Frequently Asked Questions

EIS officers serve CDC and its partners by providing rapid, creative, and effective solutions to public health problems. They are ready to go anywhere in the world at a moment’s notice. EIS officers:

  • Conduct epidemiologic investigations of infectious disease outbreaks
  • Respond to natural disasters or other emerging public health threats
  • Conduct surveillance studies
  • Design, implement, and evaluate surveillance systems
  • Study infectious and chronic diseases, environmental and occupational health threats, injuries, birth defects, and developmental disabilities

What is EIS?

EIS is a highly competitive, 2-year post-graduate fellowship in applied epidemiology. This CDC program, established in 1951, is a unique combination of on-the-job-learning and service. Investigating outbreaks in the field is integral to the EIS experience. As CDC’s on-call disease detectives, EIS officers are among the agency’s first-line rapid responders. EIS officers help public health officials investigate and control infectious disease outbreaks and respond to natural disasters and other threats to the public’s health.

What do EIS officers learn?

EIS officers learn to apply the science of epidemiology to solve public health problems. They learn surveillance methods and advanced epidemiologic techniques. They gain a broad knowledge in biostatistics, public health ethics and law, and other public health topics. They also receive communication and media training, as they frequently represent CDC in media interviews and communicating plainly with consumer audiences is critical.

After a month-long orientation, new EIS officers begin assignments as ready responders in infectious and noninfectious diseases, global health, injury prevention, environmental health, and occupational health. EIS officers also attend weekly seminars and the annual EIS conference where they present findings from their investigations and studies. Through these events, they learn about current public health investigations, challenges, and progress and develop their presentation skills. They also meet and learn from fellow officers, CDC epidemiologists, and other leaders in public health and epidemiology.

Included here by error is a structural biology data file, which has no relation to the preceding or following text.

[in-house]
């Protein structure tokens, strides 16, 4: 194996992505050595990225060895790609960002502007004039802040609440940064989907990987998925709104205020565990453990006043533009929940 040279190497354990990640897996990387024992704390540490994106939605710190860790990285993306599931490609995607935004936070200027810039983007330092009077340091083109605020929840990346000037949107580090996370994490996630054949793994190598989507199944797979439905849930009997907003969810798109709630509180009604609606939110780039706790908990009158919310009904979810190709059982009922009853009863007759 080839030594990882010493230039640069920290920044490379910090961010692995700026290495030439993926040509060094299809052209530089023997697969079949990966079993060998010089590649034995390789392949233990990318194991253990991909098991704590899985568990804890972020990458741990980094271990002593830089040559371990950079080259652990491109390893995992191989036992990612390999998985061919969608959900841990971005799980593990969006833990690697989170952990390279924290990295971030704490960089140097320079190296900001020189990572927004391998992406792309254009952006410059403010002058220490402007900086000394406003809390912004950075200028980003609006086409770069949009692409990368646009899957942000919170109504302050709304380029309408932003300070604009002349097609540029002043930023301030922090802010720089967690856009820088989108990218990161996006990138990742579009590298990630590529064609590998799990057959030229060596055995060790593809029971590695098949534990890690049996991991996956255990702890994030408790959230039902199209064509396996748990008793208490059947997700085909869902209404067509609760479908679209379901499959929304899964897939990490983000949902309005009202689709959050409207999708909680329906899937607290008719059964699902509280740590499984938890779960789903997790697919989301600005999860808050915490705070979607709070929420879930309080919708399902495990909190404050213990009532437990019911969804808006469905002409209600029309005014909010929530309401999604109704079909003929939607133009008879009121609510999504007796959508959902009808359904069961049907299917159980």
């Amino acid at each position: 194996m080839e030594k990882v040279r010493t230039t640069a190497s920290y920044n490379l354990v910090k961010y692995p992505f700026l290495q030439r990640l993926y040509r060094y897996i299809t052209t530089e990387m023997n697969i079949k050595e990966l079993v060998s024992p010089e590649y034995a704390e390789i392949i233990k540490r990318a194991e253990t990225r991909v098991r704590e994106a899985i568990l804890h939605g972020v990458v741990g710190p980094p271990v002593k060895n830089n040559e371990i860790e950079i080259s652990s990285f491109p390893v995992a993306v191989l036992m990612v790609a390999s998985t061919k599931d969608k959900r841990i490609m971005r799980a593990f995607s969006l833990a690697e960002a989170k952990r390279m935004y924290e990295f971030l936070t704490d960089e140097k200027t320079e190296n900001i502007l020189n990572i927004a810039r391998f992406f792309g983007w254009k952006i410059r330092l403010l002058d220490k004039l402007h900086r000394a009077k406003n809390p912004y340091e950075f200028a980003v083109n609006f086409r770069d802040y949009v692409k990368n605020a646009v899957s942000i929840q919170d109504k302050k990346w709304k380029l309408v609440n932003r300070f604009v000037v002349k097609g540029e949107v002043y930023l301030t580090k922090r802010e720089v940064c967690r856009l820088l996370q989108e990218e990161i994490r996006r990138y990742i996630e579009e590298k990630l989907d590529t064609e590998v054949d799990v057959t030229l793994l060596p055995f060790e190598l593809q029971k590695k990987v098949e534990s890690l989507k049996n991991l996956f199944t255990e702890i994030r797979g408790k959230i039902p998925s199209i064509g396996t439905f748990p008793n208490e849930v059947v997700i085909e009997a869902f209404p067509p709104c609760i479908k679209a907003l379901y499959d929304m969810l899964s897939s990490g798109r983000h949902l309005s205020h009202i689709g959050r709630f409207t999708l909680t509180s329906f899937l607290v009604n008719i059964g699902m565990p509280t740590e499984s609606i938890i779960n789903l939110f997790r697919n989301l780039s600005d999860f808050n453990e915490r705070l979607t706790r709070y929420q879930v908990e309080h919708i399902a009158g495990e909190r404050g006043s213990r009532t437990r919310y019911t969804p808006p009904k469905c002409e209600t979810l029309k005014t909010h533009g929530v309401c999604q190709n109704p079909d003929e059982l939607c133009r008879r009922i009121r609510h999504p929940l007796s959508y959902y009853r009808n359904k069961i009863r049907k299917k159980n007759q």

Who is eligible to apply?

  • Physicians
  • Doctoral-level scientists with background in public health or one of its disciplines
  • Veterinarians
  • Nurses
  • Other healthcare professionals (e.g., dentists, pharmacists)

All applicants must meet degree, licensing, and experience requirements listed on our website. For complete eligibility criteria, visit the EIS Application web page.

Where do EIS officers work?

EIS officers are assigned to work in:

  • CDC headquarters in Atlanta or other locations across the United States
  • State, local, or territorial health departments
  • Other federal agencies

EIS officers may be sent to another location on a temporary assignment. Although international work may be part of an EIS assignment, no EIS officers are based outside the United States. Assignments are made during a matching process that takes into account an officer’s interests and the preferences of the position supervisors who will host and train the officer.

How do assignments differ?

Each year, approximately 30% of EIS officers are assigned to state, local, or territorial health departments or other partner organizations or agencies. These EIS officers are referred to as “field assignees”.

Like their counterparts assigned to CDC, EIS field assignees participate in and lead epidemiologic investigations, conduct surveillance studies, interact with the public and the media, and produce high-quality scientific presentations and publications.

Field assignees are jointly supervised and mentored by experienced epidemiologists—two or more at the partner agency and one at CDC. They have direct access to their CDC supervisor and CDC resources such as epidemiologic, statistical, and laboratory expertise.

Regardless of where they are assigned, all EIS officers participate in competency-based education and experiential on-the-job training.

What are the benefits of being an EIS officer?

During the 2-year fellowship, EIS officers:

  • Are employed by CDC
  • Receive competitive salary and benefits
  • Are mentored and supervised by experienced, dedicated, and enthusiastic expert epidemiologists
  • Have many opportunities for hands-on work throughout the United States and around the world
  • Have direct impact on domestic and global population health and well-being

What’s after EIS?

EIS provides a pathway for a wide range of careers. Many EIS graduates choose public health careers at the local, state, or federal level.
EIS alumni who stay in public health ensure that CDC and other agencies have sustainable epidemiologic expertise. Alumni include:

  • Acting Surgeons General
  • CDC directors and other CDC leaders
  • Public health and medical school faculty and deans
  • Non-governmental health organization executives
  • State or medical epidemiologists
  • Pharmaceutical and insurance industry executives
  • State health officials
  • Health and medical editors, reporters, and writers